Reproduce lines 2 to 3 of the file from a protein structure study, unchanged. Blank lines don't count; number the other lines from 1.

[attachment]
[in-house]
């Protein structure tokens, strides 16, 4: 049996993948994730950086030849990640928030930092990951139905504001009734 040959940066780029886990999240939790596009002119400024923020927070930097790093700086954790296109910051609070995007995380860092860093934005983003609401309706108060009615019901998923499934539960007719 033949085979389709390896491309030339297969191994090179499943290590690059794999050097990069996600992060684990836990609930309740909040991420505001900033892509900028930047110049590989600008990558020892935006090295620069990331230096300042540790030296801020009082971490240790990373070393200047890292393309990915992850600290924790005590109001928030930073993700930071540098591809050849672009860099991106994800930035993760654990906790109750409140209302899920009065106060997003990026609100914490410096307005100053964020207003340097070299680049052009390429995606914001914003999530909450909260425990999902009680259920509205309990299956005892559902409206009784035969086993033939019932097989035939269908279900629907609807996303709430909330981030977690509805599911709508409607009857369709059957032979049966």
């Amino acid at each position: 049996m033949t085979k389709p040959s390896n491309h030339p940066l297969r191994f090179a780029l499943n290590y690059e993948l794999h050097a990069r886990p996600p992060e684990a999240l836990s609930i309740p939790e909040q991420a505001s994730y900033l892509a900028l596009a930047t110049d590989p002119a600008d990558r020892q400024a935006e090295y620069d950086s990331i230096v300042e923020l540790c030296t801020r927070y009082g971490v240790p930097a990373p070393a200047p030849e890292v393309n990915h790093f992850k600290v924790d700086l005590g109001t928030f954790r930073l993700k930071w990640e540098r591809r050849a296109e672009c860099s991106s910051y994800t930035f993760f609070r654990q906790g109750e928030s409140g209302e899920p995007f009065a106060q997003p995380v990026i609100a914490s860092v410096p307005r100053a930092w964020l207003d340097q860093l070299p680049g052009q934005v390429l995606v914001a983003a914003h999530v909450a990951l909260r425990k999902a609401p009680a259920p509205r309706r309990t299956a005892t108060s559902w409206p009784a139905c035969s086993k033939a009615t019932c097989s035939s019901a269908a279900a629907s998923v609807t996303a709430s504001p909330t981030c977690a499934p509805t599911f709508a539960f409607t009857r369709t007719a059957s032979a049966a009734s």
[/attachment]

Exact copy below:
């Protein structure tokens, strides 16, 4: 049996993948994730950086030849990640928030930092990951139905504001009734 040959940066780029886990999240939790596009002119400024923020927070930097790093700086954790296109910051609070995007995380860092860093934005983003609401309706108060009615019901998923499934539960007719 033949085979389709390896491309030339297969191994090179499943290590690059794999050097990069996600992060684990836990609930309740909040991420505001900033892509900028930047110049590989600008990558020892935006090295620069990331230096300042540790030296801020009082971490240790990373070393200047890292393309990915992850600290924790005590109001928030930073993700930071540098591809050849672009860099991106994800930035993760654990906790109750409140209302899920009065106060997003990026609100914490410096307005100053964020207003340097070299680049052009390429995606914001914003999530909450909260425990999902009680259920509205309990299956005892559902409206009784035969086993033939019932097989035939269908279900629907609807996303709430909330981030977690509805599911709508409607009857369709059957032979049966």
């Amino acid at each position: 049996m033949t085979k389709p040959s390896n491309h030339p940066l297969r191994f090179a780029l499943n290590y690059e993948l794999h050097a990069r886990p996600p992060e684990a999240l836990s609930i309740p939790e909040q991420a505001s994730y900033l892509a900028l596009a930047t110049d590989p002119a600008d990558r020892q400024a935006e090295y620069d950086s990331i230096v300042e923020l540790c030296t801020r927070y009082g971490v240790p930097a990373p070393a200047p030849e890292v393309n990915h790093f992850k600290v924790d700086l005590g109001t928030f954790r930073l993700k930071w990640e540098r591809r050849a296109e672009c860099s991106s910051y994800t930035f993760f609070r654990q906790g109750e928030s409140g209302e899920p995007f009065a106060q997003p995380v990026i609100a914490s860092v410096p307005r100053a930092w964020l207003d340097q860093l070299p680049g052009q934005v390429l995606v914001a983003a914003h999530v909450a990951l909260r425990k999902a609401p009680a259920p509205r309706r309990t299956a005892t108060s559902w409206p009784a139905c035969s086993k033939a009615t019932c097989s035939s019901a269908a279900a629907s998923v609807t996303a709430s504001p909330t981030c977690a499934p509805t599911f709508a539960f409607t009857r369709t007719a059957s032979a049966a009734s």